William Gull (1816-1890) is remembered by nephrologists as one of the prominent Guy’s Hospital physicians who worked to extend the seminal observations first made by Richard Bright. These investigators worked at a time when blood measurements were not available in clinical medicine and the role of hypertension in causing disease was not appreciated. They tried to understand whether the initial trouble resided in the heart, the kidneys, the blood vessels, or some extraneous toxin, and sometimes argued vehemently in favor of one theory or the other. William Gull, in association with Henry Sutton, postulated that the initiating process was a thickening of blood vessels, as elaborated in their 1872 monograph titled “On the pathology of the morbid state commonly called chronic Bright’s disease with contracted kidney.” Other distinguished physicians from Guy’s Hospital, or elsewhere, took different positions.
But it is by much more than kidney disease that we must estimate the legacy of Sir William Gull. In 1871 he treated the Prince of Wales, who recovered from typhoid fever owing to his “combined energy that never tired, watchfulness that never flagged; nursing so tender, ministry so minute, that in these functions he seemed to combine the duties of physician, dresser, dispenser, valet, and nurse,” – success celebrated by a service of thanksgiving held at St. Paul’s Cathedral and rewarded by his being knighted as well as receiving the appointment of physician-in-ordinary to Queen Victoria. He had a very large and lucrative practice and became one of the richest physicians in London, leaving in his estate 344,022 pounds, an enormous sum for that time. He was one the first to attribute myxedema to atrophy of the thyroid gland. He described in great detail the clinical features of anorexia nervosa and gave it that name; and worked on a variety of conditions such as syringomyelia, brain abscess, cholera, rheumatic fever, intestinal lymphoma, and the various causes of paraplegia. Unaccountably, for he was already an old man at that time, he became victim of a rumor that he had an association with Jack the Ripper or was the murderer himself.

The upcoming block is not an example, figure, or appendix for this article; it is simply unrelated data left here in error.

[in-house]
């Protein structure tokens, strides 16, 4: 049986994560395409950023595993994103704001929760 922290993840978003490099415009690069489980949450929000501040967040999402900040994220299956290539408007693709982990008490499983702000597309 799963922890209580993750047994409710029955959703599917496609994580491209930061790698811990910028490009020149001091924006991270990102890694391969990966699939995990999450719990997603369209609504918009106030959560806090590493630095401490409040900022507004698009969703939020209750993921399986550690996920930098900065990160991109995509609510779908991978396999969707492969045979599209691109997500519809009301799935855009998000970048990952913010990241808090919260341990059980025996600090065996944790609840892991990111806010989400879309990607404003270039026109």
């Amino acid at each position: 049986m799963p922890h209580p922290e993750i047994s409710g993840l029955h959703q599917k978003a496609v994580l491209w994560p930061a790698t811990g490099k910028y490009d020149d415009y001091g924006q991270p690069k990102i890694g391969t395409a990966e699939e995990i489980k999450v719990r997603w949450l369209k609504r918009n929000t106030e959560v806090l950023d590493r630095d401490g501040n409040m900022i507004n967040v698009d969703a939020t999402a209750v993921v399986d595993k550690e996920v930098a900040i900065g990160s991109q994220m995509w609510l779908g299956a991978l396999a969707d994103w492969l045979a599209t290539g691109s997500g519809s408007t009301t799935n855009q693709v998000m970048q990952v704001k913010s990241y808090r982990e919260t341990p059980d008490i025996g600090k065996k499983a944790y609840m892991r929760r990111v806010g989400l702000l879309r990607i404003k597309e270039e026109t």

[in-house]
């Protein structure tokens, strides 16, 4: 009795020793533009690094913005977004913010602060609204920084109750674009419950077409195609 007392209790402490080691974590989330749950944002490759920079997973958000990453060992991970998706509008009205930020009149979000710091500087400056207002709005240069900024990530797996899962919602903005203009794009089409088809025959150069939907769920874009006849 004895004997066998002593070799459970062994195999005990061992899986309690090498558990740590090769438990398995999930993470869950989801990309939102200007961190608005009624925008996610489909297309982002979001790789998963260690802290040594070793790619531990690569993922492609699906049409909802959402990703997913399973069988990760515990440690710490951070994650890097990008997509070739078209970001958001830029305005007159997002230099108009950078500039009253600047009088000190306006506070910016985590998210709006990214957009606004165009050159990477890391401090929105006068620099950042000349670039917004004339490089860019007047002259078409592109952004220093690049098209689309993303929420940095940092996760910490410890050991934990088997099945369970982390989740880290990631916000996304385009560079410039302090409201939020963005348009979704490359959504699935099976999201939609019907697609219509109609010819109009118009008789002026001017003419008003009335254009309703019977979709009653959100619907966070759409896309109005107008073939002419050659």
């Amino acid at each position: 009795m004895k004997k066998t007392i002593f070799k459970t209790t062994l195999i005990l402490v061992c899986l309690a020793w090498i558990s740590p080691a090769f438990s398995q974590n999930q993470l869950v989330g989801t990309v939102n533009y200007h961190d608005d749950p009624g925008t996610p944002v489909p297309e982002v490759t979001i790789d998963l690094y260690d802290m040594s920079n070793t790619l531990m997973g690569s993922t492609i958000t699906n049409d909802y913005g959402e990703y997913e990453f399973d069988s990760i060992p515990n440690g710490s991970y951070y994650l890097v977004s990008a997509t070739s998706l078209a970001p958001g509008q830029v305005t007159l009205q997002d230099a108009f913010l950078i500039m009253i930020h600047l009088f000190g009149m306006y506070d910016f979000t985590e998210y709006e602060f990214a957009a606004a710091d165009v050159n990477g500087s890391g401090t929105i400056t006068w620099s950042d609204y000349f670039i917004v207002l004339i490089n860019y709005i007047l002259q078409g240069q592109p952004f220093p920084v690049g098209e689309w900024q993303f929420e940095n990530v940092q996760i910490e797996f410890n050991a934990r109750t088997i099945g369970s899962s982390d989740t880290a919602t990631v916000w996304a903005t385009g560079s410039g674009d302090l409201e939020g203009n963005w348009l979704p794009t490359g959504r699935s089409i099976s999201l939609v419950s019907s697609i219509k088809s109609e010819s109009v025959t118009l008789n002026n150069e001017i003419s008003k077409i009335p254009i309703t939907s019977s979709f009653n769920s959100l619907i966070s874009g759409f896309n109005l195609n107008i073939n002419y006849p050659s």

His interesting life and his rise from humble origins and poverty to riches and fame has been subject of many monographs, including one titled Sir William Withey Gull (1816–1890) by Dr. JMS Pearce, a frequent contributor to Hektoen International.
JMS Pearce: Sir William Withey Gull (1816-1890). Eur Neurol 2006;55:53–56.
GEORGE DUNEA, MD, Editor-in-Chief